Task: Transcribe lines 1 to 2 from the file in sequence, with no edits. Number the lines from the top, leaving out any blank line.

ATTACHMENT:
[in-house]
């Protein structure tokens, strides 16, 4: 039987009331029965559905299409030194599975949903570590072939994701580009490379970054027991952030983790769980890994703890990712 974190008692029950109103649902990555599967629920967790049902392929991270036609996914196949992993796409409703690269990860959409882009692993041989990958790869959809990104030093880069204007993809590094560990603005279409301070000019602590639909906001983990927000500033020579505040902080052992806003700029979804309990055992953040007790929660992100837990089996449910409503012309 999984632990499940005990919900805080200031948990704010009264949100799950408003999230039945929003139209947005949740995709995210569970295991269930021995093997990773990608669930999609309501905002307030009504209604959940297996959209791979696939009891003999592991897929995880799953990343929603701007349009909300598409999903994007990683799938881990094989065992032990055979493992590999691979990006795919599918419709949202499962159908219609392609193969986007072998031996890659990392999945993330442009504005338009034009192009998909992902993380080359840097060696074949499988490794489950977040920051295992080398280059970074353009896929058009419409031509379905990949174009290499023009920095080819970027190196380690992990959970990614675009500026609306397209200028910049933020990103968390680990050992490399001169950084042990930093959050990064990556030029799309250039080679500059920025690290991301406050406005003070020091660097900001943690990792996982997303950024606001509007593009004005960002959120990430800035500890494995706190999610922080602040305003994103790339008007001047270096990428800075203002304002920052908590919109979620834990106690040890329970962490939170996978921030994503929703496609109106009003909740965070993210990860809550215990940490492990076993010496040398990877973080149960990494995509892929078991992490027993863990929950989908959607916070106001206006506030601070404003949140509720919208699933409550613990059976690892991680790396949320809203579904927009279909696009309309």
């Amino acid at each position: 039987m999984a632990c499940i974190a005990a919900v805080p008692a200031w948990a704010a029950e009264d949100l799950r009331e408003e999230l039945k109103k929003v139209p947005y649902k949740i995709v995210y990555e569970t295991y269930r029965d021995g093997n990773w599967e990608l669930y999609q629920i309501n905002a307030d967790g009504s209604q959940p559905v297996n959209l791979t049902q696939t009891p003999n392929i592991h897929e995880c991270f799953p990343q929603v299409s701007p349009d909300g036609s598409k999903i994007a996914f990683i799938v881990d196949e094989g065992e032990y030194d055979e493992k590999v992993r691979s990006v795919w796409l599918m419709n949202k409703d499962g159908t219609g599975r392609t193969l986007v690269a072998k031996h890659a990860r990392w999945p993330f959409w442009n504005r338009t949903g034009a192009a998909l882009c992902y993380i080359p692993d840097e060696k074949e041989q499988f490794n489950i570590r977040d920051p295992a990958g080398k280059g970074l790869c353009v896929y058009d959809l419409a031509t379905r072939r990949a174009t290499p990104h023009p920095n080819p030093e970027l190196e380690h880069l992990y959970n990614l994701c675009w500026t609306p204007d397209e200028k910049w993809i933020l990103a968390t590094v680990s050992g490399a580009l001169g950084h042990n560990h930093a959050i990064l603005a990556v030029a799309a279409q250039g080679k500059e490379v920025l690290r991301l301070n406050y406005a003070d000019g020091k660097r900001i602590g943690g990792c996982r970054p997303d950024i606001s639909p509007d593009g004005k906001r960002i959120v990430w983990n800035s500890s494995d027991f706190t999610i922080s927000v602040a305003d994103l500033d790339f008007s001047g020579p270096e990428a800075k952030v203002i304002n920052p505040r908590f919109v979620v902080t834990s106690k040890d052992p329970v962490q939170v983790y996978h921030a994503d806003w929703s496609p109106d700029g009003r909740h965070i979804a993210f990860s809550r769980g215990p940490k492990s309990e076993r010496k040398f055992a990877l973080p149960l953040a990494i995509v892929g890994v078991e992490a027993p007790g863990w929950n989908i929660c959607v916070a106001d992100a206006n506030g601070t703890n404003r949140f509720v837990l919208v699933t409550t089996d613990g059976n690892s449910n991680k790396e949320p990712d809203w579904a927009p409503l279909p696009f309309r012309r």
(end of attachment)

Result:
[in-house]
């Protein structure tokens, strides 16, 4: 039987009331029965559905299409030194599975949903570590072939994701580009490379970054027991952030983790769980890994703890990712 974190008692029950109103649902990555599967629920967790049902392929991270036609996914196949992993796409409703690269990860959409882009692993041989990958790869959809990104030093880069204007993809590094560990603005279409301070000019602590639909906001983990927000500033020579505040902080052992806003700029979804309990055992953040007790929660992100837990089996449910409503012309 999984632990499940005990919900805080200031948990704010009264949100799950408003999230039945929003139209947005949740995709995210569970295991269930021995093997990773990608669930999609309501905002307030009504209604959940297996959209791979696939009891003999592991897929995880799953990343929603701007349009909300598409999903994007990683799938881990094989065992032990055979493992590999691979990006795919599918419709949202499962159908219609392609193969986007072998031996890659990392999945993330442009504005338009034009192009998909992902993380080359840097060696074949499988490794489950977040920051295992080398280059970074353009896929058009419409031509379905990949174009290499023009920095080819970027190196380690992990959970990614675009500026609306397209200028910049933020990103968390680990050992490399001169950084042990930093959050990064990556030029799309250039080679500059920025690290991301406050406005003070020091660097900001943690990792996982997303950024606001509007593009004005960002959120990430800035500890494995706190999610922080602040305003994103790339008007001047270096990428800075203002304002920052908590919109979620834990106690040890329970962490939170996978921030994503929703496609109106009003909740965070993210990860809550215990940490492990076993010496040398990877973080149960990494995509892929078991992490027993863990929950989908959607916070106001206006506030601070404003949140509720919208699933409550613990059976690892991680790396949320809203579904927009279909696009309309």